Protecting Your Personal Injury in Bankruptcy
When you file bankruptcy, with very few exceptions, all property you own becomes part of what is called the bankruptcy estate. “Bankruptcy estate” is a really broad concept that means all legal and equitable interests you possess on the date you file your case. There are obvious property interests, such as bank accounts, cars and homes. But the bankruptcy estate includes other less obvious interests: HSA/FSA accounts, prepaid flights, season tickets to a sporting event, and, you guessed it, a personal injury claim.
It does not matter if you filed a lawsuit or not. Your very right to file a lawsuit is property of the bankruptcy estate and must be listed, even if you don’t want to pursue it. There are some things to consider with your claim and bankruptcy.
Personal Injury Exemptions
Exemptions are how we keep property in bankruptcy. We identify the property, value it, and find a matching exemption to protect and keep that property. There are exemptions for cash, cars, homes, household goods, and many other possessions up to a certain amount. You can see a common list of exemptions here.
You’ll notice there are two types of exemptions, some under something called 703 and something under 704. This refers to different laws of exemptions. When you use California exemptions, you have to pick either to use 703 or 704 exemptions; you cannot pick and choose between both of them.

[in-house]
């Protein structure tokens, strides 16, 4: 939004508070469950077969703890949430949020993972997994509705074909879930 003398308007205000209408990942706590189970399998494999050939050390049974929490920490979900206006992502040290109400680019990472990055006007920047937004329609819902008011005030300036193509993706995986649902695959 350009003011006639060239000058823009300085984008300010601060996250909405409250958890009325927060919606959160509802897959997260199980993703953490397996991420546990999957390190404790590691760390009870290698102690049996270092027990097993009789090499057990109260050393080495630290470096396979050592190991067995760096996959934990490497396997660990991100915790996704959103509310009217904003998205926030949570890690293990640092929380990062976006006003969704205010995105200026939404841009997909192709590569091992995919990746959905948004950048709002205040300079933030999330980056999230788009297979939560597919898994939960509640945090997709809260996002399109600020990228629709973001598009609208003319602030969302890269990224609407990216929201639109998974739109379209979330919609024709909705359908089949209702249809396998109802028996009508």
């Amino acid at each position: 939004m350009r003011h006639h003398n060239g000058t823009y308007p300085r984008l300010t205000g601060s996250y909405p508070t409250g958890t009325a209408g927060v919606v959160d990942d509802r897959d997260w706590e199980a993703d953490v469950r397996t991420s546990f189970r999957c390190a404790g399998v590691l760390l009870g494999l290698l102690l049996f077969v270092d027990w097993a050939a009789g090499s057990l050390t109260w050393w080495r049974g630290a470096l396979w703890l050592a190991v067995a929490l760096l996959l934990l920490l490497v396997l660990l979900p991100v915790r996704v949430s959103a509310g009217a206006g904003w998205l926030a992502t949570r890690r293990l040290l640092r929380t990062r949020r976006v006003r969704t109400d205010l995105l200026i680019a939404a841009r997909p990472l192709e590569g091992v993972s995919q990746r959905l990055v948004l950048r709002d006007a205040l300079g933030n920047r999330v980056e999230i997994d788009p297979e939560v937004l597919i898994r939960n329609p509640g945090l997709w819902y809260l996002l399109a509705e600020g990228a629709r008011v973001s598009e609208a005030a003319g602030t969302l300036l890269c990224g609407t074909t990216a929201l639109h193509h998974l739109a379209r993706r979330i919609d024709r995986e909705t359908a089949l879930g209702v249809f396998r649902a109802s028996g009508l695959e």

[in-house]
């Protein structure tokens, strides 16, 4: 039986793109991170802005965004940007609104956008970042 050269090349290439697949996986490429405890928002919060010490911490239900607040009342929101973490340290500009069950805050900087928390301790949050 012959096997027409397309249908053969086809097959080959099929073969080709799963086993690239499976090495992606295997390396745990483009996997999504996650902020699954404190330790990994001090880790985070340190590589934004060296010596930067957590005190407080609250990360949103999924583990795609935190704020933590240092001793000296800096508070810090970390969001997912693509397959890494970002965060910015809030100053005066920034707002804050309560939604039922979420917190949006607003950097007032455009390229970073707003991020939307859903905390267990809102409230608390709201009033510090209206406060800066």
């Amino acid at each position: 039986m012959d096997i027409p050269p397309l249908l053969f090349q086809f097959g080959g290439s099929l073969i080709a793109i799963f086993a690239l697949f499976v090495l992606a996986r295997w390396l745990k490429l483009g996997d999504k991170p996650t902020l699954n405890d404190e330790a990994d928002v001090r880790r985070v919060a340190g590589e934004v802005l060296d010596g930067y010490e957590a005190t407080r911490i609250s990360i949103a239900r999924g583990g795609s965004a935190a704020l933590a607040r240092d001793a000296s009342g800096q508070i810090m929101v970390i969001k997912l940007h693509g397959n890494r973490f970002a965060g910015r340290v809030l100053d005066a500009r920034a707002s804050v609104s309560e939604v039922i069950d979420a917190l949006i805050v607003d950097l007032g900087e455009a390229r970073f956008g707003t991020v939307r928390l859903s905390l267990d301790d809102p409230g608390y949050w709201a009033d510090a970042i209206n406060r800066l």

Which set of exemptions you choose depends on which set of exemptions provides you the best protection overall for your assets, including your personal injury claim.
Under the 703 exemption, you can exempt up to $26,800 of your claim. Under 704, there is no dollar limit, but permits protection to the “extent necessary for the support of” you, your spouse, and your dependents. This “extent necessary” language leads to different interpretations based on the circumstances.
Choosing which exemption is best depends on a few factors, including the value of your claim, other property you own that require using their own 703 or 704 exemptions, your risk tolerance, plus other considerations.
The chapter of bankruptcy you file has very different consequences. If you file Chapter 13, you actually control the property of estate; you control the personal injury claim. You can pursue the claim, retain the counsel of your choice and settle or litigate as is appropriate. Your personal injury claim, if valuable, can impact how much you must pay into your Chapter 13.
In a Chapter 7, the result is very different. The Chapter 7 trustee takes control of the bankruptcy estate. That means she controls the personal injury claim that is part of the estate. She can take over your case, dismiss it, settle for what you might think is a low amount, hire and fire counsel as she sees fit. Chapter 7 is a potential loss of control. If you can exempt the entire claim, then it’s protected from the trustee.
It is important to try to get a realistic understanding of the value of your personal injury claim. And that is often a difficult task and they can range greatly in value.
Lots of Grey Area
Valuing your personal injury claim is a highly imperfect process. Add to that your other items that need their own exemptions, the needs of you and your family, and whether you are even eligible for the chapter of bankruptcy you wish to pursue. There are many other pieces that come together when putting together the bankruptcy puzzle.
Given this complicated set of problems that can result in you keeping or losing a valuable personal injury claim, be sure a you hire a competent bankruptcy attorney to assist you.